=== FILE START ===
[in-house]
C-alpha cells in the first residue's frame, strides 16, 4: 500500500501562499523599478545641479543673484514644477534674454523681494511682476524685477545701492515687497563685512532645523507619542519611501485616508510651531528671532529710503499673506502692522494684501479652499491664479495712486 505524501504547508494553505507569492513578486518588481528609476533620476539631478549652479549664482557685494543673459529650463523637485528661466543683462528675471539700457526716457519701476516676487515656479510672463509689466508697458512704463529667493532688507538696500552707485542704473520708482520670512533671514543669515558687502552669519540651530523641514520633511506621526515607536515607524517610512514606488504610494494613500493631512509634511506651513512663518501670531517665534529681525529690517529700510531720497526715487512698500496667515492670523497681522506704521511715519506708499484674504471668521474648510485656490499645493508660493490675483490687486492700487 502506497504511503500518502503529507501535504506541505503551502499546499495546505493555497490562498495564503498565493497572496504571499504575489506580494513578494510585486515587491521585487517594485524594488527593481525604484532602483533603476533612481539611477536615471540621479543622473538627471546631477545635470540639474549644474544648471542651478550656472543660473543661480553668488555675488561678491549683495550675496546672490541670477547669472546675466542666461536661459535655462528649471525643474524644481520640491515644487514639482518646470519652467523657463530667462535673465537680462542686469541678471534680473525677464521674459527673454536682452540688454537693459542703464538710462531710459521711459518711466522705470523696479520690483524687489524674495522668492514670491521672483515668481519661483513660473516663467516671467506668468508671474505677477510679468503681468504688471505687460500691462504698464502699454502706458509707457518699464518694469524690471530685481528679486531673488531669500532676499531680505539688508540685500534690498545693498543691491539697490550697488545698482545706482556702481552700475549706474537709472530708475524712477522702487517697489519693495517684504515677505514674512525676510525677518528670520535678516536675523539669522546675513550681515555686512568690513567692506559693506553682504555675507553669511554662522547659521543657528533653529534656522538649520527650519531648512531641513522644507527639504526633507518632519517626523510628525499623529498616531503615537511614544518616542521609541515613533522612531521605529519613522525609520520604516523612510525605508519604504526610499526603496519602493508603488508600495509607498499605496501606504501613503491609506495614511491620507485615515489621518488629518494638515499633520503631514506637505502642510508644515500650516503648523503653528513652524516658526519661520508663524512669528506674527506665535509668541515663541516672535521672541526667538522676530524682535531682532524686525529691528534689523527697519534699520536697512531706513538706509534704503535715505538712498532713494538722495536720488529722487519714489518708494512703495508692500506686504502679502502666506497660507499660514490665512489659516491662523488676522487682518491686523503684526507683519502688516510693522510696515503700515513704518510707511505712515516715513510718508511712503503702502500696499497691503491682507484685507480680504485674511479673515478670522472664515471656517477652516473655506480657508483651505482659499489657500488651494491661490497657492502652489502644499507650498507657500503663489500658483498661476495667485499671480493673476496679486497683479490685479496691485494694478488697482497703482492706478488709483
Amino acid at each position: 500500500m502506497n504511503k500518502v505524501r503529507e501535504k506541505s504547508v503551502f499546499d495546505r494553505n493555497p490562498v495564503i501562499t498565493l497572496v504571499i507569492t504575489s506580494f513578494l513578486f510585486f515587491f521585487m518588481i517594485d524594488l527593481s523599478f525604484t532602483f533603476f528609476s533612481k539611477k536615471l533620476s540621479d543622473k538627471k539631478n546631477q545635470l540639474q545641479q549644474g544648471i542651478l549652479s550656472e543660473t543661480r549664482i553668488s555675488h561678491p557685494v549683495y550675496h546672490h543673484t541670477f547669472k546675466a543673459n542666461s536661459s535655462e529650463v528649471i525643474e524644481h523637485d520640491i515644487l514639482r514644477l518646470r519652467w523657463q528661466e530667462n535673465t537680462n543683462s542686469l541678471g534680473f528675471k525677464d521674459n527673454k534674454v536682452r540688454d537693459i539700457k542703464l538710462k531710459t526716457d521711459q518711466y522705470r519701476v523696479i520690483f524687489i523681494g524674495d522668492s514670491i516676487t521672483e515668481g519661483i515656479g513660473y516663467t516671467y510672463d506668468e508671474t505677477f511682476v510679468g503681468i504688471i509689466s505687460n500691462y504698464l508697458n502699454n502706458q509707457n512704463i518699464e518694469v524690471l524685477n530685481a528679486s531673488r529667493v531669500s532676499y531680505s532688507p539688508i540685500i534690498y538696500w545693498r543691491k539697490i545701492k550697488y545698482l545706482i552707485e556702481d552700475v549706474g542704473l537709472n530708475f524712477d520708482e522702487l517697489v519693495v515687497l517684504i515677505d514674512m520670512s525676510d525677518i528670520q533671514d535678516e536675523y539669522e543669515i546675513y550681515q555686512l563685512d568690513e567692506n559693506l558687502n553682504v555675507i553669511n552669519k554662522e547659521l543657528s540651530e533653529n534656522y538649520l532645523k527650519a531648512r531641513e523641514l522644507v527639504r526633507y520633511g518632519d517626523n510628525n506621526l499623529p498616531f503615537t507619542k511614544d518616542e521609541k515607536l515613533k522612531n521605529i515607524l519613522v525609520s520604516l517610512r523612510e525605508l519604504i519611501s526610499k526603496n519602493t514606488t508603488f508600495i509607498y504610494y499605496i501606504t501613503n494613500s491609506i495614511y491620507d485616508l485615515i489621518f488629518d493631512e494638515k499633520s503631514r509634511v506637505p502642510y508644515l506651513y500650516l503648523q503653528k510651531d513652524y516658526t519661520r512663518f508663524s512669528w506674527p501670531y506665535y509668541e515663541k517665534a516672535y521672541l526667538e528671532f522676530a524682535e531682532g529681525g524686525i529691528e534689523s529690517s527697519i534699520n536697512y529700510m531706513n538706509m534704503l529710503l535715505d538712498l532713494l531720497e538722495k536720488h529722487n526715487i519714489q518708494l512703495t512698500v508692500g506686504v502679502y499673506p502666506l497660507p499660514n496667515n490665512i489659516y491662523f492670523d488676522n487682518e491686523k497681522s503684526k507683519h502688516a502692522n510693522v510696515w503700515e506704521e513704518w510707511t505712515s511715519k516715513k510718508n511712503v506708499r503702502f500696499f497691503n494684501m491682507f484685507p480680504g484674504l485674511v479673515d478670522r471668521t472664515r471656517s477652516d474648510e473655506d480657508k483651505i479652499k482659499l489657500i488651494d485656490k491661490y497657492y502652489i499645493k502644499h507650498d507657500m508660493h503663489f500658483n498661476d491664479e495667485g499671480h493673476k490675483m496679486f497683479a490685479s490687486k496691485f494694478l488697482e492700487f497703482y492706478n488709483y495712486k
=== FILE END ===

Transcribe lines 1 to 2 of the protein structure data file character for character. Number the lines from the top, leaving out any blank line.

[in-house]
C-alpha cells in the first residue's frame, strides 16, 4: 500500500501562499523599478545641479543673484514644477534674454523681494511682476524685477545701492515687497563685512532645523507619542519611501485616508510651531528671532529710503499673506502692522494684501479652499491664479495712486 505524501504547508494553505507569492513578486518588481528609476533620476539631478549652479549664482557685494543673459529650463523637485528661466543683462528675471539700457526716457519701476516676487515656479510672463509689466508697458512704463529667493532688507538696500552707485542704473520708482520670512533671514543669515558687502552669519540651530523641514520633511506621526515607536515607524517610512514606488504610494494613500493631512509634511506651513512663518501670531517665534529681525529690517529700510531720497526715487512698500496667515492670523497681522506704521511715519506708499484674504471668521474648510485656490499645493508660493490675483490687486492700487 502506497504511503500518502503529507501535504506541505503551502499546499495546505493555497490562498495564503498565493497572496504571499504575489506580494513578494510585486515587491521585487517594485524594488527593481525604484532602483533603476533612481539611477536615471540621479543622473538627471546631477545635470540639474549644474544648471542651478550656472543660473543661480553668488555675488561678491549683495550675496546672490541670477547669472546675466542666461536661459535655462528649471525643474524644481520640491515644487514639482518646470519652467523657463530667462535673465537680462542686469541678471534680473525677464521674459527673454536682452540688454537693459542703464538710462531710459521711459518711466522705470523696479520690483524687489524674495522668492514670491521672483515668481519661483513660473516663467516671467506668468508671474505677477510679468503681468504688471505687460500691462504698464502699454502706458509707457518699464518694469524690471530685481528679486531673488531669500532676499531680505539688508540685500534690498545693498543691491539697490550697488545698482545706482556702481552700475549706474537709472530708475524712477522702487517697489519693495517684504515677505514674512525676510525677518528670520535678516536675523539669522546675513550681515555686512568690513567692506559693506553682504555675507553669511554662522547659521543657528533653529534656522538649520527650519531648512531641513522644507527639504526633507518632519517626523510628525499623529498616531503615537511614544518616542521609541515613533522612531521605529519613522525609520520604516523612510525605508519604504526610499526603496519602493508603488508600495509607498499605496501606504501613503491609506495614511491620507485615515489621518488629518494638515499633520503631514506637505502642510508644515500650516503648523503653528513652524516658526519661520508663524512669528506674527506665535509668541515663541516672535521672541526667538522676530524682535531682532524686525529691528534689523527697519534699520536697512531706513538706509534704503535715505538712498532713494538722495536720488529722487519714489518708494512703495508692500506686504502679502502666506497660507499660514490665512489659516491662523488676522487682518491686523503684526507683519502688516510693522510696515503700515513704518510707511505712515516715513510718508511712503503702502500696499497691503491682507484685507480680504485674511479673515478670522472664515471656517477652516473655506480657508483651505482659499489657500488651494491661490497657492502652489502644499507650498507657500503663489500658483498661476495667485499671480493673476496679486497683479490685479496691485494694478488697482497703482492706478488709483